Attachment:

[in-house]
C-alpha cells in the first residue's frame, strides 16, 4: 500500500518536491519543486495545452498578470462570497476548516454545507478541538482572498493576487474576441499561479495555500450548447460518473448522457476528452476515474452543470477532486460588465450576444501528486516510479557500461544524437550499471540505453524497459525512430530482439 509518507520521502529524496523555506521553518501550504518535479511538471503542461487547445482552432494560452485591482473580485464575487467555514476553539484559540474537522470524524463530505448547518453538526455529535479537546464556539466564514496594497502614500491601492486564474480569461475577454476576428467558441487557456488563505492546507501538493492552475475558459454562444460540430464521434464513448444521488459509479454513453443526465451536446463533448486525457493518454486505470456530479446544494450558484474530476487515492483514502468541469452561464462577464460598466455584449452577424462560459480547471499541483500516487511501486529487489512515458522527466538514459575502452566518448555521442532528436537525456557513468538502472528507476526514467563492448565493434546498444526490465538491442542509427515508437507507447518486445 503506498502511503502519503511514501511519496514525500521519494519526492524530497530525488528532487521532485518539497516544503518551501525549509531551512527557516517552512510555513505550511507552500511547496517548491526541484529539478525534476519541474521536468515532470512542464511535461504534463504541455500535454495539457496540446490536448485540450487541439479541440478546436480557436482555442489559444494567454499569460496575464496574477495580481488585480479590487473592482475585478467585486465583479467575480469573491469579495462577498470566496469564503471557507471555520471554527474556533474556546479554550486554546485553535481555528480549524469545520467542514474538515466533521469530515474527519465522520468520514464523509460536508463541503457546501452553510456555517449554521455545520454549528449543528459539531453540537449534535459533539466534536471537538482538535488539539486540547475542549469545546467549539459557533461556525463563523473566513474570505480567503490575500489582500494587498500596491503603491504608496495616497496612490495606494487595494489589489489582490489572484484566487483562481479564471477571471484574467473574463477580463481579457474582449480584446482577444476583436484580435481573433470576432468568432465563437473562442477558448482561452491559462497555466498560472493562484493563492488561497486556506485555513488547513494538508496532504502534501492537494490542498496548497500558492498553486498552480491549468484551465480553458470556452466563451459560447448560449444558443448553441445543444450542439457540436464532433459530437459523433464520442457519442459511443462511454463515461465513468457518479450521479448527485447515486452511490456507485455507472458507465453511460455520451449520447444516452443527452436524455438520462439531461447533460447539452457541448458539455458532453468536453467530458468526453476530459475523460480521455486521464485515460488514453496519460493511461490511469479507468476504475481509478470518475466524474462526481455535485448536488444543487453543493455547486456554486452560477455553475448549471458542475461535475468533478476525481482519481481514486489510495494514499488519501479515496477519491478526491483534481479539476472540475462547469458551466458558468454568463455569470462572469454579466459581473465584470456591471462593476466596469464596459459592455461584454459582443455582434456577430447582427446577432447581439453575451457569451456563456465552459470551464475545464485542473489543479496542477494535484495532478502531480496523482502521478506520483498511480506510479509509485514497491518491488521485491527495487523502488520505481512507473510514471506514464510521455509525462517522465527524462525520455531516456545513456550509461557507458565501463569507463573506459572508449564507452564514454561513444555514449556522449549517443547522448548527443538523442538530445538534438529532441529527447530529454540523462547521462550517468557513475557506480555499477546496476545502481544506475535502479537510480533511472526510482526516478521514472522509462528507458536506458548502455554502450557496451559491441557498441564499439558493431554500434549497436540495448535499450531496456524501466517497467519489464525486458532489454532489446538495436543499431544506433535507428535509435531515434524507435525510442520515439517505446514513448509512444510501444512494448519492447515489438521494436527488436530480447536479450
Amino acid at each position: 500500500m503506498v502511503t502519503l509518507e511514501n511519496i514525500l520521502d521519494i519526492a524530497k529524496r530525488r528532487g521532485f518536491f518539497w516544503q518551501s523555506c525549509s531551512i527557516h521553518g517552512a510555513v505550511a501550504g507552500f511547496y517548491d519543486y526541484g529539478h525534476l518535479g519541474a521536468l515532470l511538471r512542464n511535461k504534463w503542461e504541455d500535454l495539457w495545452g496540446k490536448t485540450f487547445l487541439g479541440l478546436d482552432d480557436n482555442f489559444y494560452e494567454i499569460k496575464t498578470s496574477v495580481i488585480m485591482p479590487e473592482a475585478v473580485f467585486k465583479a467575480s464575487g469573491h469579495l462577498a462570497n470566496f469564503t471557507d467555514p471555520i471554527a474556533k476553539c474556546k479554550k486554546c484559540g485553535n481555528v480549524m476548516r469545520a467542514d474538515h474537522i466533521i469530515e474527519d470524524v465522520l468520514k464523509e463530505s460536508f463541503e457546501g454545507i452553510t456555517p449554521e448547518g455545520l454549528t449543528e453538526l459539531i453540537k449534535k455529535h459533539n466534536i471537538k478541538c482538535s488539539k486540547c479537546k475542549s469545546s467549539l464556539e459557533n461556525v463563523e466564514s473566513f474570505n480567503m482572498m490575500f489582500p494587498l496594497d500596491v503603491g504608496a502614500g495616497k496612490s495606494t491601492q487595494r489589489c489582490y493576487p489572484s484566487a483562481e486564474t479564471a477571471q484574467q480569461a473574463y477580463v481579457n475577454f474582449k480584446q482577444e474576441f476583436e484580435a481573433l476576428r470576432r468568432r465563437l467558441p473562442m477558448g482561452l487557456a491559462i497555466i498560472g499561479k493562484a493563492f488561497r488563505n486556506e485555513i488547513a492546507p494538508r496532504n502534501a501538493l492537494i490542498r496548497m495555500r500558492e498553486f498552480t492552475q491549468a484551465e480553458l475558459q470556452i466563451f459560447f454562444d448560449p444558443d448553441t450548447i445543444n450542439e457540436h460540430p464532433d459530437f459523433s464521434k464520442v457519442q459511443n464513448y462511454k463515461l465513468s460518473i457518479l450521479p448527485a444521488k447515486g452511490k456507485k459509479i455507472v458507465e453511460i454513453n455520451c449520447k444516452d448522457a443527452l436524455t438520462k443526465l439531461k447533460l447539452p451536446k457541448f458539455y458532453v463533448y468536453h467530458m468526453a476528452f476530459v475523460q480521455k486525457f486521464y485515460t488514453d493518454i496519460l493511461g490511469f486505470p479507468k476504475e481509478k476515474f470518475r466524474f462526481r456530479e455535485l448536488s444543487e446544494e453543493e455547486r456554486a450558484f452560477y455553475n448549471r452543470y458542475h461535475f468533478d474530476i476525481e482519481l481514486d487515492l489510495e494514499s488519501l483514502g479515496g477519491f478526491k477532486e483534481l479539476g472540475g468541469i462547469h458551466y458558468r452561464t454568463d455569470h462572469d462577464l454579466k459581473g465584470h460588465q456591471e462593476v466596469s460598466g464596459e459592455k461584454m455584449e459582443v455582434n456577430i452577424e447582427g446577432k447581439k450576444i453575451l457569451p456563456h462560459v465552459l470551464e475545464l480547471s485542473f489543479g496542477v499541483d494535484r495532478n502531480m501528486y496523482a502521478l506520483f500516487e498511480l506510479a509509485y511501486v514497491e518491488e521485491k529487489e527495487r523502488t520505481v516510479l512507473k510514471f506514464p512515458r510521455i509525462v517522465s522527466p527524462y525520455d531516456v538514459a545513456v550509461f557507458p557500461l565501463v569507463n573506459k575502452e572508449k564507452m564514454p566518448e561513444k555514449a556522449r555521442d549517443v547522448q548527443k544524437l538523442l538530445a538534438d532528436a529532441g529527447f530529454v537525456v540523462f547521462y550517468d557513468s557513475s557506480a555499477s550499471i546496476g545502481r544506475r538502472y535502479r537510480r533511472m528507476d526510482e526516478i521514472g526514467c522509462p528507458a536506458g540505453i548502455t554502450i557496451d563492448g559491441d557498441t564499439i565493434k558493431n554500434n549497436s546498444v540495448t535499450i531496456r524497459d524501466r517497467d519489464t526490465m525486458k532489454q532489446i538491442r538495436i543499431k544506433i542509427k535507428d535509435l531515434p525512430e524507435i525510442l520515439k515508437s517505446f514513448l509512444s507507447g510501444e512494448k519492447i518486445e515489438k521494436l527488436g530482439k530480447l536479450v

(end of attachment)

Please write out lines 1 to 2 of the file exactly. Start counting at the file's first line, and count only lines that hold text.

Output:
[in-house]
C-alpha cells in the first residue's frame, strides 16, 4: 500500500518536491519543486495545452498578470462570497476548516454545507478541538482572498493576487474576441499561479495555500450548447460518473448522457476528452476515474452543470477532486460588465450576444501528486516510479557500461544524437550499471540505453524497459525512430530482439 509518507520521502529524496523555506521553518501550504518535479511538471503542461487547445482552432494560452485591482473580485464575487467555514476553539484559540474537522470524524463530505448547518453538526455529535479537546464556539466564514496594497502614500491601492486564474480569461475577454476576428467558441487557456488563505492546507501538493492552475475558459454562444460540430464521434464513448444521488459509479454513453443526465451536446463533448486525457493518454486505470456530479446544494450558484474530476487515492483514502468541469452561464462577464460598466455584449452577424462560459480547471499541483500516487511501486529487489512515458522527466538514459575502452566518448555521442532528436537525456557513468538502472528507476526514467563492448565493434546498444526490465538491442542509427515508437507507447518486445 503506498502511503502519503511514501511519496514525500521519494519526492524530497530525488528532487521532485518539497516544503518551501525549509531551512527557516517552512510555513505550511507552500511547496517548491526541484529539478525534476519541474521536468515532470512542464511535461504534463504541455500535454495539457496540446490536448485540450487541439479541440478546436480557436482555442489559444494567454499569460496575464496574477495580481488585480479590487473592482475585478467585486465583479467575480469573491469579495462577498470566496469564503471557507471555520471554527474556533474556546479554550486554546485553535481555528480549524469545520467542514474538515466533521469530515474527519465522520468520514464523509460536508463541503457546501452553510456555517449554521455545520454549528449543528459539531453540537449534535459533539466534536471537538482538535488539539486540547475542549469545546467549539459557533461556525463563523473566513474570505480567503490575500489582500494587498500596491503603491504608496495616497496612490495606494487595494489589489489582490489572484484566487483562481479564471477571471484574467473574463477580463481579457474582449480584446482577444476583436484580435481573433470576432468568432465563437473562442477558448482561452491559462497555466498560472493562484493563492488561497486556506485555513488547513494538508496532504502534501492537494490542498496548497500558492498553486498552480491549468484551465480553458470556452466563451459560447448560449444558443448553441445543444450542439457540436464532433459530437459523433464520442457519442459511443462511454463515461465513468457518479450521479448527485447515486452511490456507485455507472458507465453511460455520451449520447444516452443527452436524455438520462439531461447533460447539452457541448458539455458532453468536453467530458468526453476530459475523460480521455486521464485515460488514453496519460493511461490511469479507468476504475481509478470518475466524474462526481455535485448536488444543487453543493455547486456554486452560477455553475448549471458542475461535475468533478476525481482519481481514486489510495494514499488519501479515496477519491478526491483534481479539476472540475462547469458551466458558468454568463455569470462572469454579466459581473465584470456591471462593476466596469464596459459592455461584454459582443455582434456577430447582427446577432447581439453575451457569451456563456465552459470551464475545464485542473489543479496542477494535484495532478502531480496523482502521478506520483498511480506510479509509485514497491518491488521485491527495487523502488520505481512507473510514471506514464510521455509525462517522465527524462525520455531516456545513456550509461557507458565501463569507463573506459572508449564507452564514454561513444555514449556522449549517443547522448548527443538523442538530445538534438529532441529527447530529454540523462547521462550517468557513475557506480555499477546496476545502481544506475535502479537510480533511472526510482526516478521514472522509462528507458536506458548502455554502450557496451559491441557498441564499439558493431554500434549497436540495448535499450531496456524501466517497467519489464525486458532489454532489446538495436543499431544506433535507428535509435531515434524507435525510442520515439517505446514513448509512444510501444512494448519492447515489438521494436527488436530480447536479450